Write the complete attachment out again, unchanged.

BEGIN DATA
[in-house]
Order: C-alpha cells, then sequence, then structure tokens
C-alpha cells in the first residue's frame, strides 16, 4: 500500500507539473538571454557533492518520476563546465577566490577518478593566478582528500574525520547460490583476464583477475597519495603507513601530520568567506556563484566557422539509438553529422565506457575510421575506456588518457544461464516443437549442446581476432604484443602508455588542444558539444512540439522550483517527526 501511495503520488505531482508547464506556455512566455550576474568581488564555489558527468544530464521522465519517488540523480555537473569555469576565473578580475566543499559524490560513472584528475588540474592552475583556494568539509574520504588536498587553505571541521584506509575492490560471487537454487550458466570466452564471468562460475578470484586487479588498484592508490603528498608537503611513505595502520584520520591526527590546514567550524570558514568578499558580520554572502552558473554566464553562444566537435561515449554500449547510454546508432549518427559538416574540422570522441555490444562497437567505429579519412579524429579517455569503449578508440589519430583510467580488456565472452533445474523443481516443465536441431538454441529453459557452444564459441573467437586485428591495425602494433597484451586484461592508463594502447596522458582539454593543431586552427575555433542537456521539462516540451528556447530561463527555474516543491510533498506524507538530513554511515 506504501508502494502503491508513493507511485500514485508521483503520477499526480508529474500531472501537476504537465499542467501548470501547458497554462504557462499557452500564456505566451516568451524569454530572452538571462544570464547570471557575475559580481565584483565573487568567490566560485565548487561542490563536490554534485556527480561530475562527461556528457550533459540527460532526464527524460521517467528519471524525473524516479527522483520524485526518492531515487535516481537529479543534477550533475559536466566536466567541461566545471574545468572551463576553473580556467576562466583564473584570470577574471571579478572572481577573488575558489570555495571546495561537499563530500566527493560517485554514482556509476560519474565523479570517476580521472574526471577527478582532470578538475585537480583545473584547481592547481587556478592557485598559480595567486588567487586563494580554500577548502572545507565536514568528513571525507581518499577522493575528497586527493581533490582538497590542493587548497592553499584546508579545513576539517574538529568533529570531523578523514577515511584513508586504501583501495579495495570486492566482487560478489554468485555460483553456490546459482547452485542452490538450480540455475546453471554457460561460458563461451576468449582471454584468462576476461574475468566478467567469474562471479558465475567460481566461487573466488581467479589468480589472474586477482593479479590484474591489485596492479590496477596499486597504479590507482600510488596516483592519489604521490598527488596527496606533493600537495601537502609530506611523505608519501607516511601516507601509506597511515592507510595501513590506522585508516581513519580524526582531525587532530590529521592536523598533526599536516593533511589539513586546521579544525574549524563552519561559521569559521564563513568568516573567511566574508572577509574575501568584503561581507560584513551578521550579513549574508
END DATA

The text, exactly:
[in-house]
Order: C-alpha cells, then sequence, then structure tokens
C-alpha cells in the first residue's frame, strides 16, 4: 500500500507539473538571454557533492518520476563546465577566490577518478593566478582528500574525520547460490583476464583477475597519495603507513601530520568567506556563484566557422539509438553529422565506457575510421575506456588518457544461464516443437549442446581476432604484443602508455588542444558539444512540439522550483517527526 501511495503520488505531482508547464506556455512566455550576474568581488564555489558527468544530464521522465519517488540523480555537473569555469576565473578580475566543499559524490560513472584528475588540474592552475583556494568539509574520504588536498587553505571541521584506509575492490560471487537454487550458466570466452564471468562460475578470484586487479588498484592508490603528498608537503611513505595502520584520520591526527590546514567550524570558514568578499558580520554572502552558473554566464553562444566537435561515449554500449547510454546508432549518427559538416574540422570522441555490444562497437567505429579519412579524429579517455569503449578508440589519430583510467580488456565472452533445474523443481516443465536441431538454441529453459557452444564459441573467437586485428591495425602494433597484451586484461592508463594502447596522458582539454593543431586552427575555433542537456521539462516540451528556447530561463527555474516543491510533498506524507538530513554511515 506504501508502494502503491508513493507511485500514485508521483503520477499526480508529474500531472501537476504537465499542467501548470501547458497554462504557462499557452500564456505566451516568451524569454530572452538571462544570464547570471557575475559580481565584483565573487568567490566560485565548487561542490563536490554534485556527480561530475562527461556528457550533459540527460532526464527524460521517467528519471524525473524516479527522483520524485526518492531515487535516481537529479543534477550533475559536466566536466567541461566545471574545468572551463576553473580556467576562466583564473584570470577574471571579478572572481577573488575558489570555495571546495561537499563530500566527493560517485554514482556509476560519474565523479570517476580521472574526471577527478582532470578538475585537480583545473584547481592547481587556478592557485598559480595567486588567487586563494580554500577548502572545507565536514568528513571525507581518499577522493575528497586527493581533490582538497590542493587548497592553499584546508579545513576539517574538529568533529570531523578523514577515511584513508586504501583501495579495495570486492566482487560478489554468485555460483553456490546459482547452485542452490538450480540455475546453471554457460561460458563461451576468449582471454584468462576476461574475468566478467567469474562471479558465475567460481566461487573466488581467479589468480589472474586477482593479479590484474591489485596492479590496477596499486597504479590507482600510488596516483592519489604521490598527488596527496606533493600537495601537502609530506611523505608519501607516511601516507601509506597511515592507510595501513590506522585508516581513519580524526582531525587532530590529521592536523598533526599536516593533511589539513586546521579544525574549524563552519561559521569559521564563513568568516573567511566574508572577509574575501568584503561581507560584513551578521550579513549574508